Latest Wall Street Journal column is on how anti-virals outwit natural selection:
Draco, who wrote Athens's first constitution in about 620 B.C., decreed that just about every crime should be punishable by death, because that was what petty criminals deserved and he could think of no harsher penalty for serious criminals. "Draconian" means indiscriminate as well as harsh.
So it is appropriate that the word "Draco" has been appropriated by the inventor of the first antiviral treatment that promises to work against all viruses. Until now, if antivirals worked at all, they were specific to particular viruses or even strains of virus: protease inhibitors for HIV, Tamiflu for some forms of flu and, of course, particular vaccines to prevent particular viral infections.
John S. Dykes
In this context, Draco stands for Double-stranded RNA Activated Caspase Oligomeriser. The "Dra" bit refers to a telltale sign of viral infection-double-stranded RNA molecules-while the "co" bit concerns the mechanism by which a cell commits suicide if so infected. In the lab,writes its inventor, Todd Rider of MIT's Lincoln Laboratory, "we have demonstrated that Dracos are effective against viruses with DNA, dsRNA, positive-sense ssRNA, and negative-sense ssRNA genomes; enveloped and nonenveloped viruses; viruses that replicate in the cytoplasm and viruses that replicate in the nucleus; human, bat and rodent viruses; and viruses that use a variety of cellular receptors."
In other words, at the lab bench, just about any virus will get the death sentence from Draco-from the petty rhinovirus that causes the common cold to the homicidal dengue fever. That's draconian. Moreover, it does not just seem to work in cells in a petri dish: In live mice infected with H1N1 influenza, Draco cured the animals. It sounds very promising, though there is much safety and efficacy testing to go before it can be given to patients.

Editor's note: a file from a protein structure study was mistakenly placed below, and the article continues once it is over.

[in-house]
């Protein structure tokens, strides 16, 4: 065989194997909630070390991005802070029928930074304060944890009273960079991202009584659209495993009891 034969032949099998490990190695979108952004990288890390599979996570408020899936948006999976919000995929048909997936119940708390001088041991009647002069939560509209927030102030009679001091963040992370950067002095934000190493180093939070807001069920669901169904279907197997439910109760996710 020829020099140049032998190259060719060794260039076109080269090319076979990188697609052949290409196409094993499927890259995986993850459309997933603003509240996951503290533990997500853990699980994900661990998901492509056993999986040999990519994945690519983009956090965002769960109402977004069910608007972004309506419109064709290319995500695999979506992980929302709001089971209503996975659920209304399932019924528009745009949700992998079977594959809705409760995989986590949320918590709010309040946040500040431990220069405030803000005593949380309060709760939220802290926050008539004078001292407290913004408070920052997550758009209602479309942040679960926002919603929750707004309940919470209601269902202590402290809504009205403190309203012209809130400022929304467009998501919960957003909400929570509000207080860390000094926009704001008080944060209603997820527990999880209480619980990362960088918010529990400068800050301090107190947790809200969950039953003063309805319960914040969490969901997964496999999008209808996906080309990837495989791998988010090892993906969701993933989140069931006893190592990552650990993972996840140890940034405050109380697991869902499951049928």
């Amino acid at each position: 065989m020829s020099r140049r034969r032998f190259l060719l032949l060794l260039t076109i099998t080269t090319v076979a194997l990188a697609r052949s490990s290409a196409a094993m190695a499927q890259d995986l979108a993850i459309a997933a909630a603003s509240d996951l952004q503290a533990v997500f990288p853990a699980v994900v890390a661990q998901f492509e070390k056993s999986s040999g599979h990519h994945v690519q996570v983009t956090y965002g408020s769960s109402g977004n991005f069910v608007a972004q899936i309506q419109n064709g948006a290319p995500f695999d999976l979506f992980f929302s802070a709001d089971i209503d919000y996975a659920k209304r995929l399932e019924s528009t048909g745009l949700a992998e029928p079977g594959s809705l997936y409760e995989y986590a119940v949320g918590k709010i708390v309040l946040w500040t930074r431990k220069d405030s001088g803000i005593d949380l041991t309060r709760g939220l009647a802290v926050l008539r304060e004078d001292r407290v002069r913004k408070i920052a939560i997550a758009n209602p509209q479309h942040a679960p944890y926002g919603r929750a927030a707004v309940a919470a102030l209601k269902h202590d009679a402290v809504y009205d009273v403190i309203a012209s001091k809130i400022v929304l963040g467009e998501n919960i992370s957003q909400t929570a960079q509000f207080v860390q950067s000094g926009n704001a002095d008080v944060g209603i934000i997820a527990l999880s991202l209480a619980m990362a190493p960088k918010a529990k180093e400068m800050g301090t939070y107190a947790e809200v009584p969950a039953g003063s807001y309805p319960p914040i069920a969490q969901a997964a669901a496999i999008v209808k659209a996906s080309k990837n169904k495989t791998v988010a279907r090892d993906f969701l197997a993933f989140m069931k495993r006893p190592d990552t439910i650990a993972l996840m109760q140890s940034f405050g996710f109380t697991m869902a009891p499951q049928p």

Given that Dr. Rider's Draco combines some of our existing molecular tricks in a new configuration, it raises a question that often nags at me when miracle cures are discovered within the body itself: If it works so well, why didn't evolution equip our cells with it as a defense against disease? Interferon, for instance, was hailed as a cancer cure two decades ago, though in due course it proved disappointing.
Those cures that do not disappoint, like antibiotics, are foreign to our cells' metabolism. Penicillin was the special bacterium-killing invention of a fungus, so we had to wait until Alexander Fleming left the laboratory window open in 1928 before we could borrow it as a medicine.
What is new in Dr. Rider's approach is to link the "Dra" to the "co." Why did natural selection not think of that itself in some ancestral mammal?
I don't know the answer. Most of the viruses that cause serious disease disable our native defense mechanisms. They may target the double-strand recognition system or the cell-suicide pathway (or both). A virus usually keeps a cell from killing itself by interfering with the start of the chain of cause and effect that leads to suicide, whereas Dr. Rider has used a later link to keep that mechanism on-a link that viruses mostly do not attack.
Most likely, the evolutionary explanation for Dr. Rider's ability to do better than Mother Nature is that there is no way to get there from here. Inside the normal cell, the "Dra" bit is just so separate and different from the "co" bit that no accidental mutation has ever put them together.